History of the 4th of July Parade

Balboa Peninsula Point 4th of July Parade History
by Ralph Bernard


ralphAs I recall, the Children”s Parade got its start in the 1990’s when the residents surrounding the L Street Park thought it would be fun for the children to celebrate Independence Day by helping them decorate their Radio Flyer wagons and tricycles. Then a boom box was added for patriotic music pulling them around the park a few times followed by a hot dog picnic.

Soon word got around and spectators came from all around wanted to participate. So, we mapped out a street plan of interior roads starting at L Street, down Miramar, around the M Street Park, waiting 10minutes for the parade to catch up and then running the same route in reverse back home at L Street. The new route took 25 minutes, all at a child”s pace. It worked great, but after years of “just doing it” the City busted us.

From then on we were required to get a permit and pay several hundred dollars in fees. We also assembled a group of volunteers who would close the street ends along the route as the parade progressed. Every year we added an event such as the Sea Scout Color Guard followed by banner – toting girls and then, the Balboa Station’s fire truck, Uncle Sam and Lady Liberty, the Grand Marshal (who is the current President of the Association), followed by the crazy 6 piece Independence Day Band of brass and drum. Then, a spectacular marching group of tennis player ladies who wear 4th of July costumes and do marching routines twirling decorated rackets. Then come the children with bikes, trikes, floats, skateboards, and decorated dogs on leashes. Later, there are prizes awarded for the best entries.At eleven sharp the Parade Director blows the whistle and leads the parade around the course. Twenty volunteer day-glow vested Intersection Monitors stop all traffic on the side streets and alleys with Road Closed signs as the parade goes by. The total elapsed time: 25 minutes!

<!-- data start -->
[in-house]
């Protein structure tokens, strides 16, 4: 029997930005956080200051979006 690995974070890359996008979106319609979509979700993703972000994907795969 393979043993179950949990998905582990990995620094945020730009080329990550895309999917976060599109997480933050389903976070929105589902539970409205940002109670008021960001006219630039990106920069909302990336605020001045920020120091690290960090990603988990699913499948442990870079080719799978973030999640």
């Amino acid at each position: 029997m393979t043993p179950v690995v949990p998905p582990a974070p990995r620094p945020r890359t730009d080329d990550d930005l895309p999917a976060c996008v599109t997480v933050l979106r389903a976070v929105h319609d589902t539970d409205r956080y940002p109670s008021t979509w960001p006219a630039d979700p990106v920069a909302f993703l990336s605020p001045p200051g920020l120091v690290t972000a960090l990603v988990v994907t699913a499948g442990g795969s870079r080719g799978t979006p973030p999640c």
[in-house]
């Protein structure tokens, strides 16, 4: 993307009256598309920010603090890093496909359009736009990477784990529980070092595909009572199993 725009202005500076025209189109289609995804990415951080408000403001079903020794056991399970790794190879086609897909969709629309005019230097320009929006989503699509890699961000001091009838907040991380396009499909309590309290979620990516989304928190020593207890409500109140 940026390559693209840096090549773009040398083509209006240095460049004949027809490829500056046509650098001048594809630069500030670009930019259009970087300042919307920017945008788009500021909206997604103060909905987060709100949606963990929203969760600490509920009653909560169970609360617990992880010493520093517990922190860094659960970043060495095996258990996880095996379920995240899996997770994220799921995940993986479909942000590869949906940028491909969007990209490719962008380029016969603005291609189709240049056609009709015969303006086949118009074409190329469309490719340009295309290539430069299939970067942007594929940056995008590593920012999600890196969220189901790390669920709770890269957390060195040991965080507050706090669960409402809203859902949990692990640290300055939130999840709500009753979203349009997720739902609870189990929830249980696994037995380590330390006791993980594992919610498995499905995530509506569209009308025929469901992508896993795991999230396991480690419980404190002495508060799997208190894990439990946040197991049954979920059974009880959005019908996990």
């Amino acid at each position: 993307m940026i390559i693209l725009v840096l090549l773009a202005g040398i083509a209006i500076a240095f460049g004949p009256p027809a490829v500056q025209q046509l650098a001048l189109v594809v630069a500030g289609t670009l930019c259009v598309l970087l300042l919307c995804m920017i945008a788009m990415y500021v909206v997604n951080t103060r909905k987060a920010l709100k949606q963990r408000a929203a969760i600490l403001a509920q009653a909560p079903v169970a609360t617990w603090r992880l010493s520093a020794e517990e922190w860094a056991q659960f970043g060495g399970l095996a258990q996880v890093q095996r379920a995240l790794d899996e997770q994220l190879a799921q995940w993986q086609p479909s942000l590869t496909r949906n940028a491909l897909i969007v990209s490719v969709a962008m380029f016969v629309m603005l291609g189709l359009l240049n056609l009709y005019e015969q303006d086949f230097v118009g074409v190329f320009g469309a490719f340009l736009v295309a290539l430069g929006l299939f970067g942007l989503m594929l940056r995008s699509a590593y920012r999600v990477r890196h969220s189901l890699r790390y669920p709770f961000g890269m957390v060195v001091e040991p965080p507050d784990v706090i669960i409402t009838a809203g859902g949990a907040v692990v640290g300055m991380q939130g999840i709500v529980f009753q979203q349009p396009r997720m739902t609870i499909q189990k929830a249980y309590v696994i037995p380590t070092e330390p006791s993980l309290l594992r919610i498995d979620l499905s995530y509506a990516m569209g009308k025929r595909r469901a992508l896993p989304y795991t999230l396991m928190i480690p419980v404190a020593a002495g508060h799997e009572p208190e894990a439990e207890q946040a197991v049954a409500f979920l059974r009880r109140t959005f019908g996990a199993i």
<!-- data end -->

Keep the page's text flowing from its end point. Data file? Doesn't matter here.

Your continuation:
The event draws about four hundred participants mostly Peninsula residents. Other than a notice in our local Pointer periodical we don”t advertise the parade because people from inland who
come down to the Balboa Peninsula cannot find a single parking space as early as 6 A.M.! We stay out of the newspapers and recognize it is just a funky local children’s parade with more kids in it than are along the curb watching. As the parade ends, the prizes are given for the best entries and a hot dog picnic ensues. By 1:30 in the afternoon everything is picked up, the park is restored and the kids, young and old, have had a Happy Fourth!

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